Mark Kriegsman

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Mark Kriegsman
Mark Kriegsman BYBM.jpg
Alma materHampshire College

Mark Edwin Kriegsman (born 1966)[1] is an American entrepreneur, computer programmer, inventor, writer, and former Director of Engineering at Veracode.[2]

Open source, web, and software security work[edit]

At the Burning Man 2008 festival

Kriegsman has been writing[3][4][5] and porting[6] open-source software for 30 years. He founded and ran pioneering software companies, including,[1] later acquired by Merrill, and Clearway Technologies,[7] acquired by Mirror Image Internet. After college, Kriegsman worked for Cognitive Systems, Inc. (started by notable AI researcher Roger Schank), developing large scale rule-based, statistical, and text-processing AI systems. He later integrated those three technologies in a paper he wrote for IEEE.[8] Designing document management systems at Interleaf led him to found his first startup, After founding Clearway, Kriegsman was a senior developer at @stake, which was later acquired by Symantec.[7]

Clearway created the FireSite[9] web accelerator and content delivery network, and the early WebArcher internet search tool.[10] In late 1998, Clearway was involved in an early ad-blocking controversy. Its release of the ad blocking web software AdScreen[11] angered its user base and spurred a lively discussion of the role of advertisements in web publishing. Based on user feedback, Clearway pulled AdScreen just two days later.[12]

Kriegsman is an active participant in several, often overlapping, areas of software development. He is one of the founders of Veracode, reflecting a long-standing interest in software security.[13] He is also, however, interested in both secure information sharing[14] and the open-access movement,[15] and has been an outspoken skeptic of what he sees as shady business practices in the computer industry.[16]


Kriegsman's fascination with computers caught the attention of a local newspaper in 1979, when he was 13. Lucy Meyer of the New Jersey Summit Herald reported that "Mark... likes to make up programs, sometimes patterns and sometimes short programs 'that just pop into my head.'[17] He parlayed this skill and interest into writing computer games; at age 15 he released his first game, "StarBlaster", and later his second, "Panic Button."[18]

He graduated from Hampshire College in Amherst Massachusetts, where he studied cognitive science. After graduation, Kriegsman worked for Cognitive Systems, Inc., and later went on to found several successful technology companies, starting with and later including Clearway and Veracode.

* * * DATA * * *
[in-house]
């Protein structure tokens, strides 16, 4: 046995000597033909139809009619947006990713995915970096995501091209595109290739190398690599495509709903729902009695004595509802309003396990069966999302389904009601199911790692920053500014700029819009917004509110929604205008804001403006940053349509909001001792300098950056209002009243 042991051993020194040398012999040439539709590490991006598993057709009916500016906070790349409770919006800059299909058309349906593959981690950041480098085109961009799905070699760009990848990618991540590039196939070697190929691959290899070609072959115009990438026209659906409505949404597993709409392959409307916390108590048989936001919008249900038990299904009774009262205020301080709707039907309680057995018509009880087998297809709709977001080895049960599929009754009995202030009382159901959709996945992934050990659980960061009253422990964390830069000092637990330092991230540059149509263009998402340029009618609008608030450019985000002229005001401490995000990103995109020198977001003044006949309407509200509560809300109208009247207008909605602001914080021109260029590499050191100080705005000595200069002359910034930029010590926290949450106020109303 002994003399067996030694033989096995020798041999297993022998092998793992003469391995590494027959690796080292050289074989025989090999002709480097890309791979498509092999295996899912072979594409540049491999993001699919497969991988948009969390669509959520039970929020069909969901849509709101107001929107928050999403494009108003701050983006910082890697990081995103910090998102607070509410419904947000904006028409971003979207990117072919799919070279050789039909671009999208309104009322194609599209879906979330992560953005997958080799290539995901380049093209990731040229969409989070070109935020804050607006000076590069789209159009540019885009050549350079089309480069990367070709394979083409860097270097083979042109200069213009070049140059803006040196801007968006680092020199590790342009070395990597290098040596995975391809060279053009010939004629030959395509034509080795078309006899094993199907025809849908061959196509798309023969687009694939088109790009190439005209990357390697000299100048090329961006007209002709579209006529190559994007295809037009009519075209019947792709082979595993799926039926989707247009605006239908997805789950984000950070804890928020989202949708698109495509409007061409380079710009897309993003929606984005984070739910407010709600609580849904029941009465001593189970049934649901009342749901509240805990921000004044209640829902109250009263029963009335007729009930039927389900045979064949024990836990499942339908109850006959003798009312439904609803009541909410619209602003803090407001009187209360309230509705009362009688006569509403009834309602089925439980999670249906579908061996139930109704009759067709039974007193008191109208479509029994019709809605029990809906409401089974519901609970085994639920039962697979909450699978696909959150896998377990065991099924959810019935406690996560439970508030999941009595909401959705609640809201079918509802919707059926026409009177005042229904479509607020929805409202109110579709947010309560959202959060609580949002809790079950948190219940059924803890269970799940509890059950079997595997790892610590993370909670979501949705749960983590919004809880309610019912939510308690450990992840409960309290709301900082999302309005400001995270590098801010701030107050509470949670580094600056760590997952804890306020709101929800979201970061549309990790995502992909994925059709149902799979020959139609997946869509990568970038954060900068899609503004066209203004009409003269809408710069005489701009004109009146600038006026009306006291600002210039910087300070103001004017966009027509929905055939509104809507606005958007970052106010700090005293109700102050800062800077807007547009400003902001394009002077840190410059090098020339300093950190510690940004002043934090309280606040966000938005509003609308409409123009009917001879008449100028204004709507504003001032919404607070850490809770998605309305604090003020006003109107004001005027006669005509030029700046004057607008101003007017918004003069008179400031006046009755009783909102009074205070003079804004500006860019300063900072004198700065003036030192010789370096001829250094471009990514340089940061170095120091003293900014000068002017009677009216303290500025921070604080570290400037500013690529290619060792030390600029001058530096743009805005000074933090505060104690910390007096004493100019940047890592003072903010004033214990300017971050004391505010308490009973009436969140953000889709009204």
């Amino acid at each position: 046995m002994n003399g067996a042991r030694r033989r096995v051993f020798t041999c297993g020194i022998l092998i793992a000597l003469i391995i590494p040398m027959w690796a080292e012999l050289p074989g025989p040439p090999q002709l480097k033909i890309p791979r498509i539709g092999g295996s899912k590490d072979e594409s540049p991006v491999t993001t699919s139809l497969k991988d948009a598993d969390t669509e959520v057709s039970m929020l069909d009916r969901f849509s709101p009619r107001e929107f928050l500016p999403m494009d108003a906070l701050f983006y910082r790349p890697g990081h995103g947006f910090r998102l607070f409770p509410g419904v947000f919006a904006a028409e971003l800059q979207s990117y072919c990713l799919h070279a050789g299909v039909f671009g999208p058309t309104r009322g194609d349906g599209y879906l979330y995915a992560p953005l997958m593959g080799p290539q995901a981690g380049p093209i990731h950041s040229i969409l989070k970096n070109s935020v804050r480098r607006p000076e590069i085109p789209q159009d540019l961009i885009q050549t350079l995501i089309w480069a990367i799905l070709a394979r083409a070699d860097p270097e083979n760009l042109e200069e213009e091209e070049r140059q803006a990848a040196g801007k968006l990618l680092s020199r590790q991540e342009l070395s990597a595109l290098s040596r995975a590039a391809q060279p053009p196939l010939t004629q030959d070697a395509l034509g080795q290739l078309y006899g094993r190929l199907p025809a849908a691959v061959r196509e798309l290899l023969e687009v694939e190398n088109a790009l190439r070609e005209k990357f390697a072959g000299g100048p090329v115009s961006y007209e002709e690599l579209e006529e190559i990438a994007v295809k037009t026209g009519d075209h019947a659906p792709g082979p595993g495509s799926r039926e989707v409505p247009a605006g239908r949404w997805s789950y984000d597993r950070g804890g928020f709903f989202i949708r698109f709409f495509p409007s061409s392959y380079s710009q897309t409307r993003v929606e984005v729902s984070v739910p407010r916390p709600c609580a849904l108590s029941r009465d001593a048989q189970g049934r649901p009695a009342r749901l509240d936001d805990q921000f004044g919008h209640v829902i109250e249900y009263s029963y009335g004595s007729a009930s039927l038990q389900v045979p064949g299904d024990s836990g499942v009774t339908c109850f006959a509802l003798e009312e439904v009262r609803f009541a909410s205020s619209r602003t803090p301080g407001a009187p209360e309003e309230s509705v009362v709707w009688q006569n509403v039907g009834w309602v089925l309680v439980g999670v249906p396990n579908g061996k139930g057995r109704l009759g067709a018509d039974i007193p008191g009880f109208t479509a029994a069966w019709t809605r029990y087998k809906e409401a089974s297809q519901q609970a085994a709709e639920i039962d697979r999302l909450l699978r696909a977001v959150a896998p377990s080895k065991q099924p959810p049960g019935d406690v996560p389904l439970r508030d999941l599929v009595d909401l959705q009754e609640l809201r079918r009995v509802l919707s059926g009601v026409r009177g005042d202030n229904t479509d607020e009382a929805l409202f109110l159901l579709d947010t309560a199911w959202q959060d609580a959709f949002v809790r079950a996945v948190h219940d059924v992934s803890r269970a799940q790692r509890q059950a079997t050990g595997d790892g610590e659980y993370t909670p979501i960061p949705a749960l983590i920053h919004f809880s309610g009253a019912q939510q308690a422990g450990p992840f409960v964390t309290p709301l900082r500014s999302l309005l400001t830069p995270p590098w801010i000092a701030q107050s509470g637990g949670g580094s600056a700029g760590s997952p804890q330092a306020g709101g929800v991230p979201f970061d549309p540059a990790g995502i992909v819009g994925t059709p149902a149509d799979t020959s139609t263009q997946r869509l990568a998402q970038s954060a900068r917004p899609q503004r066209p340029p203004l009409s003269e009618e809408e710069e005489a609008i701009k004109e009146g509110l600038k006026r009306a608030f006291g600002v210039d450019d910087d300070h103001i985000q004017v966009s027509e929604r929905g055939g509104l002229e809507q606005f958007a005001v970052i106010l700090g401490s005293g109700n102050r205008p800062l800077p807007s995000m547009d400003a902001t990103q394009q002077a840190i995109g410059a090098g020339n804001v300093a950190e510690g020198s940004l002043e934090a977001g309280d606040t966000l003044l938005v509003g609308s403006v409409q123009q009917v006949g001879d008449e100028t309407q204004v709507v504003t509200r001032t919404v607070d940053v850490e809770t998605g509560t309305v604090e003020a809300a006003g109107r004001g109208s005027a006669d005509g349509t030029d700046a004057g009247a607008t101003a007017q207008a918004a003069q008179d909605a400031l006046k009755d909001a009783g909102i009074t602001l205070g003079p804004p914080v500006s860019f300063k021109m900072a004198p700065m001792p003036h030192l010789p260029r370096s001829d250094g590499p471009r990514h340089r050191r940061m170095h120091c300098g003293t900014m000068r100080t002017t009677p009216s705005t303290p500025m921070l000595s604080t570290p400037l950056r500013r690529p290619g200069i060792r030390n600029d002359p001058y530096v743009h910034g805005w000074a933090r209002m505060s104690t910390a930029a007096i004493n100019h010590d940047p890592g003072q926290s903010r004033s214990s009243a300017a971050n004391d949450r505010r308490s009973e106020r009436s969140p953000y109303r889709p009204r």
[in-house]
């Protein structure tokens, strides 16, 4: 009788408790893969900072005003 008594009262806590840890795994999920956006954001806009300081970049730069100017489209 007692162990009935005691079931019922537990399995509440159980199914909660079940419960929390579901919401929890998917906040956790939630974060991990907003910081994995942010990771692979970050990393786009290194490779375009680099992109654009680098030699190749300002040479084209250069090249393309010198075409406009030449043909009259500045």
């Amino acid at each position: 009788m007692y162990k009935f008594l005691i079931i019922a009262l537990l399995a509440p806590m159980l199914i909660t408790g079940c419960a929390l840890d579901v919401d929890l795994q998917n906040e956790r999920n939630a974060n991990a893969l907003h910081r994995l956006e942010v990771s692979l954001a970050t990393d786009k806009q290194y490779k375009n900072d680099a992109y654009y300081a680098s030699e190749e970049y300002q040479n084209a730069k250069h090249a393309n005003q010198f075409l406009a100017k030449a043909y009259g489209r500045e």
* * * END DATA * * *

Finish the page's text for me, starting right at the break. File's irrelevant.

Kriegsman is a descendant of William Bradford, leader of the Plymouth Colony in Massachusetts, as well as of early Santa Fe merchants Willi and Flora Spiegelberg. Willi was the Mayor of Santa Fe from 1884–1886.[19][20]

He lives in Massachusetts with his child Ness.


Kriegsman holds the following patents:

Patents concerning Content Delivery Networks and Systems:

Patent concerning dynamic web page assembly and caching:


See also[edit]


  1. ^ a b "WEDDINGS; Rebecca Rodman, Mark Kriegsman". June 25, 1995 – via
  2. ^ "Veracode on LinkedIn".
  3. ^ a b Kriegsman, Mark. "Two Fancy Tone Generators." Apple Assembly Line 1:9, June 1981.
  4. ^ Kriegsman, Mark. "Continuous realtime background clock display (JCLOCK) for VT100+ terminals under VMS." Info-Vax Digest, May 7, 1987.
  5. ^ Kriegsman, Mark and Alex Powers. "Parse CGI OSAX." InfoMotions, September 26, 1995.
  6. ^ Doctorow, Cory. "Quake III for PocketPC, network play over GPRS." Archived August 26, 2007, at the Wayback Machine Boing Boing, October 4, 2005.
  7. ^ a b Kriegsman's resume
  8. ^ Kriegsman, Mark and Ralph Barletta. "Building a Case-Based Help Desk Application." IEEE Expert 1993.
  9. ^ "Clearway Ships FireSite 2.5, Delivers Bandwidth on Demand." MacTech, on January 20, 1999. Accessed April 14, 2011.
  10. ^ "WebArcher 1.5." MacNews, August 26, 1998.
  11. ^ "Clearway Releases New 'AdScreen' Filter", MacNews, December 1998.
  12. ^ "Firm pulls ad blocking software", CNET News, December 1998.
  13. ^ Davis, Jim. "Apple Checks Sherlock for Bugs." CNET News, October 23, 1998.
  14. ^ Meyeroff, Wendy J. "Got It? Share it." Healthcare Informatics, November 1998.
  15. ^ Suber, Peter. "A Verb for the Act of Providing Open Access." SPARC Open Access Newsletter, April 2010.
  16. ^ Derk, James S. "Online Document: New Web Browsers from Microsoft, Netscape." Deseret News, August 21, 1996.
  17. ^ Meyer, Lucy. "Are Computers Taking the Place of Yule Sleds and Bicycles?" Summit Herald, Summit, NJ, December 13, 1979, p.14.
  18. ^ The Giant List of Classic Game Programmers, last accessed April 14, 2011.
  19. ^ "Flora Spiegelberg".
  20. ^ "Floyd S. Fierman papers, ca. 1850–1997 (bulk: 1870 – 1970)," Arizona State University Archives. Last accessed April 14, 2011.